Gender and development serves a point of reference to determine the judicious use of resources, provides a basis for analysis to improve upon the nation’s efforts in dealing with gender, poverty and development issues and helps in bridging the existing gap between men and women and ensures gender equitable and sustainable development. The gender and development approach sees gender as a crosscutting issue with relevance for and influencing all economic, social, and political processes. A gender-focused approach seeks to redress gender inequity through facilitating strategic, broad-based, and multifaceted solutions to gender inequality.
Inherent in the GAD approach is gender mainstreaming which is a means of addressing women’s concerns more holistically and effectively. Gender mainstreaming is a strategy for making women as well as men’s concerns and experiences an integral part of any development plan, by addressing their specific identified needs. The process requires extensive gender analysis and planning, taking into account current and past information and experiences. It requires gender planning to be applied to all development operations and projects, and allows women to be factored into economic and development policy.
In brief, this section has noted that GAD is a strategy for making the concerns and experiences of women as well as of men an integral part of the design, implementation, monitoring and evaluation of policies and programmes in all political, economic and societal spheres, so that women and men benefit equally, and inequality is not perpetuated. Since GAD approach includes the participation of both women and men, sample of the study will also include both sexes. The aim of gender and development is to ensure that change benefits both women and men. The GAD approach will help the researcher to understand the phenomenon which surrounds rural woman land rights in Zimbabwe.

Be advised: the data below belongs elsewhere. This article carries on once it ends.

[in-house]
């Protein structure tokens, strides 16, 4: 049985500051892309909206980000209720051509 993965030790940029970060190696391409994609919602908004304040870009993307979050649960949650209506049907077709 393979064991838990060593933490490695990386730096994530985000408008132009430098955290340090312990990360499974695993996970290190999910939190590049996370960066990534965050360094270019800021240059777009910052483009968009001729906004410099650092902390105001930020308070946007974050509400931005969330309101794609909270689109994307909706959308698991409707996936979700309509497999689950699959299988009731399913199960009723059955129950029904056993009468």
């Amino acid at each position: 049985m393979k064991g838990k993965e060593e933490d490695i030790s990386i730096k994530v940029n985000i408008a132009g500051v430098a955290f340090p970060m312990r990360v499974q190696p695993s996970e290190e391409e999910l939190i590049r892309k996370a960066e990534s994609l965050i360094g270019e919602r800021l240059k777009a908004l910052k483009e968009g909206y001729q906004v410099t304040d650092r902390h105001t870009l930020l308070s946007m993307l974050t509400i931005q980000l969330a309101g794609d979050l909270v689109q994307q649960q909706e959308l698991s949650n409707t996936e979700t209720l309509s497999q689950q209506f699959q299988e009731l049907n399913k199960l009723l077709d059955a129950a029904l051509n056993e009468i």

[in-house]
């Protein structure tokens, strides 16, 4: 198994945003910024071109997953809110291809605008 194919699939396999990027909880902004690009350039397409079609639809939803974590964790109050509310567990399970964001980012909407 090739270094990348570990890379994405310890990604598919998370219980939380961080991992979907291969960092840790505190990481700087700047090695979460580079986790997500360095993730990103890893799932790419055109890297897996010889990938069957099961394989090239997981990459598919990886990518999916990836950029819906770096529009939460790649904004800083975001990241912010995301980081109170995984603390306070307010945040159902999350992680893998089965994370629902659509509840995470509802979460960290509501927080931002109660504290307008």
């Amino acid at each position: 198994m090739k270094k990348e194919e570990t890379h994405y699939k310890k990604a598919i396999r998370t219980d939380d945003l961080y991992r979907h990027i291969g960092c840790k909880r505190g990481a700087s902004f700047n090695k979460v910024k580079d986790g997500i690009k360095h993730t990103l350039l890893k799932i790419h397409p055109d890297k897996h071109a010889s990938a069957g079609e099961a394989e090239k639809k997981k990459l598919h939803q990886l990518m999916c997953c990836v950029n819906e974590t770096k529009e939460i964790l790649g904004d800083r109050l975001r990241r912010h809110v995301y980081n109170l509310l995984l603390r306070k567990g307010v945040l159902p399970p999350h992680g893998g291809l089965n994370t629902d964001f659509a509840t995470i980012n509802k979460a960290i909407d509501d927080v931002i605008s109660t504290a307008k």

The reason why the study could not use WID and WAD is that both were too inclined to see women as a homogeneous class ignoring differences among women, particularly ethnic divisions, culture, race, history and class. In a society divided along class lines and driven by economic exploitation women are at fundamental economic disadvantage. Furthermore, rather than challenging male bias WID operates within the environment where it prevails and so largely ignores the real problem of women’s unequal position to men. Although it was a necessary step in the right direction, this approach has proven incapable of challenging gender stereotypes and male structure of power. Even though WAD offers a more critical view of women`s position than WID does, it failed to undertake a full analysis of the relationship between patriarchy, differing modes of production and women’s subordination and oppression.